Sound Control Blankets
For areas with heavy machinery or construction, sound control blankets can save you and nearby pedestrians from a headache. Made from acoustic and mass loaded vinyl barrier, Sound Control Blankets provide high-performance sound dampening for many frequencies. They are often installed or hung along the walls and fences surrounding a construction zone. They excel at absorbing equipment noises, sounds of traffic, and the roar of an excited crowd. Sound control blankets can be placed almost anywhere, are easy to put up and take down, and can be reused, making them a popular choice for sound control. They can even be draped over hard surfaces that easily bounce sound or line the panels of an enclosure that surrounds elevator equipment, pool pumps, or other machines to help dampen the noise they produce. They are durable, easy to clean, and water resistant, making them an ideal choice for outdoor use, even in messy areas such as a construction site, live concert and other event venues.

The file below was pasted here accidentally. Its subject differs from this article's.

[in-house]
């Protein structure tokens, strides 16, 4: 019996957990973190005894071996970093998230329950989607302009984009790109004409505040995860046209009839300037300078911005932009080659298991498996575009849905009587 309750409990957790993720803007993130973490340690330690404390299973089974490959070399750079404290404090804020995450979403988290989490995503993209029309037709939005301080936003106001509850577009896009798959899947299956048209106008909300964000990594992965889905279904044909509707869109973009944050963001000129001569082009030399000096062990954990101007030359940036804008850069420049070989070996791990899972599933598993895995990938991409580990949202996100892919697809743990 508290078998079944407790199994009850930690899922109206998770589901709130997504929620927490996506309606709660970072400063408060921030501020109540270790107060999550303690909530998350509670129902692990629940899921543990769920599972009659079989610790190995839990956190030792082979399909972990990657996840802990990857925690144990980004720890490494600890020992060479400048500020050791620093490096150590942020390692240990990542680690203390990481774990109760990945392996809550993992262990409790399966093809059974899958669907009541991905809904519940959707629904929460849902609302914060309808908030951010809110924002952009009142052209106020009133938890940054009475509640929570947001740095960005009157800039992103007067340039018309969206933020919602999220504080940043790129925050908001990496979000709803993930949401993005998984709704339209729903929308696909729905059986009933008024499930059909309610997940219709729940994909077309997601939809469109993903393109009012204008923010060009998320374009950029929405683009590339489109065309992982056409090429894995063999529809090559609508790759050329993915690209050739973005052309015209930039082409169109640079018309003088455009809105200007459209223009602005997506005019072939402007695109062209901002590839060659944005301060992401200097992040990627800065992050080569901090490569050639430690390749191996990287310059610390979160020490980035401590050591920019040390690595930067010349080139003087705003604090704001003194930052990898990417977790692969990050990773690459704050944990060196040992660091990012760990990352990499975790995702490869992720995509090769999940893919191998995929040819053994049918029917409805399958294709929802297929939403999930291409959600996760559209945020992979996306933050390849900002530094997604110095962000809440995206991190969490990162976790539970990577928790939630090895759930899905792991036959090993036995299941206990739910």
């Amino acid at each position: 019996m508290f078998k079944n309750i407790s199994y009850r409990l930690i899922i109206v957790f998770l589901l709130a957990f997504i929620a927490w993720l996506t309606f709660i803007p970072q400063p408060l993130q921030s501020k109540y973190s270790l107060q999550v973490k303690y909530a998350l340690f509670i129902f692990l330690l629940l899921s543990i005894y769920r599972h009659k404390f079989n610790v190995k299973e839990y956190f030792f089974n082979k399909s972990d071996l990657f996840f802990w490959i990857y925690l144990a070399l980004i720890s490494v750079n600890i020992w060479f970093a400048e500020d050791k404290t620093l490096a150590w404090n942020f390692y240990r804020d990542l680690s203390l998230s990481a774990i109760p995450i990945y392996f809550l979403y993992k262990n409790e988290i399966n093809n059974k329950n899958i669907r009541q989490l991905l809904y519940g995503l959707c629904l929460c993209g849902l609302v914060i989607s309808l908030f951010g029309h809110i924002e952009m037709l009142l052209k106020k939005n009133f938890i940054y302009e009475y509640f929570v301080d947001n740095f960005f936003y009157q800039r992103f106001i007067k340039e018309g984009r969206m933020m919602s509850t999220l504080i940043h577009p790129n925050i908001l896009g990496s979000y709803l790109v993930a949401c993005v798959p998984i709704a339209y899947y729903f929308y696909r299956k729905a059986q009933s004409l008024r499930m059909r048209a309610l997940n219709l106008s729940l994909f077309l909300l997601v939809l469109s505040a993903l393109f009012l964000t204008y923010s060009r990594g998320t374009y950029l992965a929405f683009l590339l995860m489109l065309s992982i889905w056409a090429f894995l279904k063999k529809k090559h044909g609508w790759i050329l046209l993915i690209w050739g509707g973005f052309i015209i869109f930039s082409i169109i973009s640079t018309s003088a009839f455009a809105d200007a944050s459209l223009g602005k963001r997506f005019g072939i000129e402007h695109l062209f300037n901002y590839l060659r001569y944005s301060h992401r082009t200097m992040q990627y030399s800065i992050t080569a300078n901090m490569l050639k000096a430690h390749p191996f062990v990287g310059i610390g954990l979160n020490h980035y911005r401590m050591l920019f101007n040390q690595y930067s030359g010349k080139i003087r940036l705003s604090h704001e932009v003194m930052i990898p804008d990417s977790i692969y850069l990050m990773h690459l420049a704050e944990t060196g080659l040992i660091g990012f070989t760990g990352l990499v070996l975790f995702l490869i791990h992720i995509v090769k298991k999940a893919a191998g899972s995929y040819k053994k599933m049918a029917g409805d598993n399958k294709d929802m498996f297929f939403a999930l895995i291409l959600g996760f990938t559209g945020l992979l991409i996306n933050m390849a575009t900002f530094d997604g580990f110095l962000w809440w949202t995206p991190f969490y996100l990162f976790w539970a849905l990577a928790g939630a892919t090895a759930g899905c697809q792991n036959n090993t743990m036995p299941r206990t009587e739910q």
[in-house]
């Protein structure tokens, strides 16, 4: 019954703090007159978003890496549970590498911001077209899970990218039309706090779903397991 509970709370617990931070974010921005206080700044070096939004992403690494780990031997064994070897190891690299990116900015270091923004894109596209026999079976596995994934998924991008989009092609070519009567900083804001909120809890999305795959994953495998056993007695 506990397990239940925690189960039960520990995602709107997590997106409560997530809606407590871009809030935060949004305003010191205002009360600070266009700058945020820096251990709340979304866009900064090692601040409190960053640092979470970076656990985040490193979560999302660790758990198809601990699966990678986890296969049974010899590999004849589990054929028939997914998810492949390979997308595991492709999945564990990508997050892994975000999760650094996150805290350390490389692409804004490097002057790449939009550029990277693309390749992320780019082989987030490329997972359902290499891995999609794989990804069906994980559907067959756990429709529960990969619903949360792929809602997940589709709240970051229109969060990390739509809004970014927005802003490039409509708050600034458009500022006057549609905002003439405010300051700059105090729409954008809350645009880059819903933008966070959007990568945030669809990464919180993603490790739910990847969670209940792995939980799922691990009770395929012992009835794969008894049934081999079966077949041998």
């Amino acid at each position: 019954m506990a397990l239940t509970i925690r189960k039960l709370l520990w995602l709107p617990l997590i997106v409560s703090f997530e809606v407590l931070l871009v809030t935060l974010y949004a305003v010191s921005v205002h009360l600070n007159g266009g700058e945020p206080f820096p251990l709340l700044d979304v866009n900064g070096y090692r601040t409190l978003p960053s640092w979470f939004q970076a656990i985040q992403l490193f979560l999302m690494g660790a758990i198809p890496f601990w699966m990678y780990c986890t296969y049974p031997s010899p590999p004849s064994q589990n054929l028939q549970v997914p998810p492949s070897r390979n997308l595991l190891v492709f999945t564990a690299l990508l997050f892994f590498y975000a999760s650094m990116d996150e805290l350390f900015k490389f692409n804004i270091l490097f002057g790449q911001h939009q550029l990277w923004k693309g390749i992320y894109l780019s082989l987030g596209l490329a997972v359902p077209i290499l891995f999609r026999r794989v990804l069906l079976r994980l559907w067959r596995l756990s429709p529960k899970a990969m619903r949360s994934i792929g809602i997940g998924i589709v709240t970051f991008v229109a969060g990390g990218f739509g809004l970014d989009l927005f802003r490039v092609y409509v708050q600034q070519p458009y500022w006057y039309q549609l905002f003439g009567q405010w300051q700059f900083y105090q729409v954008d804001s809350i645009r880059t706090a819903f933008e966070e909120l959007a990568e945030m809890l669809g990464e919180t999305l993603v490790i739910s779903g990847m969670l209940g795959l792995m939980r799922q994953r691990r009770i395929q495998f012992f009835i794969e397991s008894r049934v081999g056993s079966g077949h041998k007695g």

Bass Traps & Cotton Panels
Bass traps are similar to acoustic panels; however, acoustic panels are designed with high-mid frequencies in mind, and bass traps are specifically built to absorb low-frequency noise. Bass traps are acoustic energy absorbers that aim to dampen low-frequency noises. They work to attain a flatter low frequency, making the noise less noticeable and easier to ignore. They can be installed just like acoustic panels and are often found in media rooms, home theaters, music practice rooms, and any enclosed space where a “boomy” sound is desired. When it comes to sound control for low-frequency noises, UltraQuiet cotton bass traps are king.
Another way to dampen low-frequency noise is with cotton panels. These panels absorb reverberation, preventing noise from being bounced off hard surfaces and helping the sound to diminish over time. They are easy to install and boast a Class A fire rating, making them convenient and safe. While they might not be designed with low-frequency noise in mind like bass traps, cotton panels can still have a noticeable effect on the noise.